Subscribe Today! Please read: Readers of local content on the Herald and News website – – will require a subscription beginning today. For the first few months, non-subscribers will still be able to view 10 articles for free. If you are not already a subscriber, now is a great time to join for as little as $10/month!
Trumpeter swan

The trumpeter swan, which was once considered as an endangered species in the United States, is the world’s largest waterfowl species.

The world’s largest waterfowl species is the trumpeter swan, which can reach as much as 38 pounds.

Trumpeters historically bred throughout Canada and in most of the northern states; however, the trumpeter swan was considered an endangered species here in the states, long before there was an Endangered Species Act. Because of their large size, they were hunted for their meat and feathers, as European settlers invaded the continent. Their primary feathers, or quills were reported to be John James Audubon’s favorite for writing. However, probably more than their meat, the value of their down led to their decline.

They were shot and trapped by the Hudson’s Bay Company and other fur traders throughout Canada and some areas of the Pacific Northwest The company managed trading forts throughout those regions. Trumpeter swan skins were more valuable than beaver pelts. Trappers would pluck their body feathers leaving down on the skin. The skins were sold to make powder puffs, supporting the makeup industry in Europe and North America. This almost led to their extinction by the turn of last century.

Surviving population

In the 1930s, only 69 trumpeters were known to be alive in the United States and those were all in Yellowstone and the Centennial Valley of Montana. That discovery led to the establishment of Red Rock Lakes National Wildlife Refuge. Those birds were sheltered from trapping and hunting due to the remoteness and harshness of the region, which kept most people away during wintertime. Swans were able to survive through the cold in these regions thanks to ice-free areas created by hot springs and geysers.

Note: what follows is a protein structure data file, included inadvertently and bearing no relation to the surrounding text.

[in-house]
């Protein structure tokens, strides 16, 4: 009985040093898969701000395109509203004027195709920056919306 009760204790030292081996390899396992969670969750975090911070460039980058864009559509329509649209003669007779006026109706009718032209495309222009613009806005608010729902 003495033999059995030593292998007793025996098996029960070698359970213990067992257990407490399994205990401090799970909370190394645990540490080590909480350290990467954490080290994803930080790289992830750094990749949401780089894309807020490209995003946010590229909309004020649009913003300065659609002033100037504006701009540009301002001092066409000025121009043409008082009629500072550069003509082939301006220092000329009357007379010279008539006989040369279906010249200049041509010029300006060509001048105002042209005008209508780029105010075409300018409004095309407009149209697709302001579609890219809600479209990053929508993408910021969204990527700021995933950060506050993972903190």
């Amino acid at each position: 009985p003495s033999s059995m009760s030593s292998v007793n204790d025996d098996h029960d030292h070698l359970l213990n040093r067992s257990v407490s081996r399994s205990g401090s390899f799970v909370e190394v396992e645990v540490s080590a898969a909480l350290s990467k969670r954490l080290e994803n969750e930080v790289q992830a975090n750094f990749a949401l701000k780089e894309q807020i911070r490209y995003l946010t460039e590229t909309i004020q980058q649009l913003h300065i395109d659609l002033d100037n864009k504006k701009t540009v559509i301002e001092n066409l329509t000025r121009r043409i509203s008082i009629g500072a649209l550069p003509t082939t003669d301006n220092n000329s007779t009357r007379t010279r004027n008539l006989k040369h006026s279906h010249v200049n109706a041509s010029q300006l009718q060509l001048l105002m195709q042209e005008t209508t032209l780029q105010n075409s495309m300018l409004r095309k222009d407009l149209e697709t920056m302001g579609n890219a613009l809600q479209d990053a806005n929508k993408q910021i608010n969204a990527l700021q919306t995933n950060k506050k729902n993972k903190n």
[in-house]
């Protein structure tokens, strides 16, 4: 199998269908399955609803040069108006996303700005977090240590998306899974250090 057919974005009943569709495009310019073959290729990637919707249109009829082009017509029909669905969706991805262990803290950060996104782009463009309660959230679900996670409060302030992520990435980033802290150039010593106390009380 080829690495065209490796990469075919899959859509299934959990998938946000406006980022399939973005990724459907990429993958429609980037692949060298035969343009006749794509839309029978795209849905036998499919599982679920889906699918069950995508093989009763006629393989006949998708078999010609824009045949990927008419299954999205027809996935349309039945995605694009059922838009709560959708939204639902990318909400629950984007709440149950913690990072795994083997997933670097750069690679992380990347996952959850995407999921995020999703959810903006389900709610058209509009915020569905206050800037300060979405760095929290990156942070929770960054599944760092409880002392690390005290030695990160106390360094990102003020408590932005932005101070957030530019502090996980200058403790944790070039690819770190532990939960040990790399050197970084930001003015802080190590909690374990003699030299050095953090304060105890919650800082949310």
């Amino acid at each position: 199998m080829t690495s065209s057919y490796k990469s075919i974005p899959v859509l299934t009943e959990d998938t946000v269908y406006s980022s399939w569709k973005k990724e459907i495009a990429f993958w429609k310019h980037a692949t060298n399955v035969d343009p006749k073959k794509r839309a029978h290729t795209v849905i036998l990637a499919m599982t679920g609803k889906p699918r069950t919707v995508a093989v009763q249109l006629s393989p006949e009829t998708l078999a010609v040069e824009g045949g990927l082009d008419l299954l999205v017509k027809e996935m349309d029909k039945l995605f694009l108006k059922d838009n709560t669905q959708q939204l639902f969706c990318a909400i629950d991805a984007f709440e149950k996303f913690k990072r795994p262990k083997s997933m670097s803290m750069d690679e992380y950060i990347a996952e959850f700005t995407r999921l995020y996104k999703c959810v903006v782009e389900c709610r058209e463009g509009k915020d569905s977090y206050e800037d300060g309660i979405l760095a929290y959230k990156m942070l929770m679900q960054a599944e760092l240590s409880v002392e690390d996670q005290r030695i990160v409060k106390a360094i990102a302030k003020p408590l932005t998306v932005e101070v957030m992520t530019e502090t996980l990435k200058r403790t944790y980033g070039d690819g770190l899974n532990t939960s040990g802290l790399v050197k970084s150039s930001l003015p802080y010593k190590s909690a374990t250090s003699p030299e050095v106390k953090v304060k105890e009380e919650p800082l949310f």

In the late 1930s, biologists began moving some of those trumpeters to other refuges, including Malheur National Wildlife Refuge in Oregon. Unknown to the U.S. biologists at that time, there was another area, Grand Prairie in Alberta, Canada, where a small flock of trumpeters also survived. Additionally, after Alaska became a state, more trumpeters were discovered, and a survey in the 1960s found more than 2,000 there. This led to trumpeter swans being removed from the U.S. endangered species list in 1968, before the Endangered Species Act of 1973.


In the mid-1960s, several Midwestern states in the U.S. began restoration programs. Since trumpeter swans received protection from unregulated take from the Migratory Treaty Act of 1918, populations have recovered significantly in Alaska, the Midwestern United States and western Canada. However, in the western states, they are still struggling, with fewer than 1,000 breeding adults. Many local flocks are isolated and doing poorly. Only two nesting pairs remain at Yellowstone National Park and at Malheur refuge.

The Trumpeter Swan Society has partnered with the Oregon Department of Fish and Wildlife and the U.S. Fish and Wildlife Service to build a healthy Oregon breeding flock; releasing birds at Summer Lake Wildlife Area, which is a good place for bird watchers to see them. Good news is that trumpeter swans are migrating through Oregon, and February is a good month to spot them among the vast tundra swan flocks moving through the Klamath Basin.